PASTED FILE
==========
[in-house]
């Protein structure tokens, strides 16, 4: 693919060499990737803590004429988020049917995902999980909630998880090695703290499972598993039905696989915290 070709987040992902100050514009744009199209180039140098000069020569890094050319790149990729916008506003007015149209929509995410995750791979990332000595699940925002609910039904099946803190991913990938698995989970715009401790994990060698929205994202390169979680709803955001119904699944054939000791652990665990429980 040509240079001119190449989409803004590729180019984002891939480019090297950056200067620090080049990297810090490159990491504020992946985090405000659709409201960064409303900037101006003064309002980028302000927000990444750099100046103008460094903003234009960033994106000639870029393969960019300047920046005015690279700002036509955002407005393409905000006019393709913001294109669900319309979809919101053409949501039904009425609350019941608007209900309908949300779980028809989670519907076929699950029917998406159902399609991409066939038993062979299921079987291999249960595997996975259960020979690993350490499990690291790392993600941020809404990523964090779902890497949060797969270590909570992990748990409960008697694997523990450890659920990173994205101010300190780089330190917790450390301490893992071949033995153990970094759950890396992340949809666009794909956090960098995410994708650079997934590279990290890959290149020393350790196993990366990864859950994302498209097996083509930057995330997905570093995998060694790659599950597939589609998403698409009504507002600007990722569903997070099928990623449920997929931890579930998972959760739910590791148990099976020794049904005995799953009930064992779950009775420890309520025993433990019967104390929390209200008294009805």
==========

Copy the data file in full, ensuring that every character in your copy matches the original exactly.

[in-house]
């Protein structure tokens, strides 16, 4: 693919060499990737803590004429988020049917995902999980909630998880090695703290499972598993039905696989915290 070709987040992902100050514009744009199209180039140098000069020569890094050319790149990729916008506003007015149209929509995410995750791979990332000595699940925002609910039904099946803190991913990938698995989970715009401790994990060698929205994202390169979680709803955001119904699944054939000791652990665990429980 040509240079001119190449989409803004590729180019984002891939480019090297950056200067620090080049990297810090490159990491504020992946985090405000659709409201960064409303900037101006003064309002980028302000927000990444750099100046103008460094903003234009960033994106000639870029393969960019300047920046005015690279700002036509955002407005393409905000006019393709913001294109669900319309979809919101053409949501039904009425609350019941608007209900309908949300779980028809989670519907076929699950029917998406159902399609991409066939038993062979299921079987291999249960595997996975259960020979690993350490499990690291790392993600941020809404990523964090779902890497949060797969270590909570992990748990409960008697694997523990450890659920990173994205101010300190780089330190917790450390301490893992071949033995153990970094759950890396992340949809666009794909956090960098995410994708650079997934590279990290890959290149020393350790196993990366990864859950994302498209097996083509930057995330997905570093995998060694790659599950597939589609998403698409009504507002600007990722569903997070099928990623449920997929931890579930998972959760739910590791148990099976020794049904005995799953009930064992779950009775420890309520025993433990019967104390929390209200008294009805």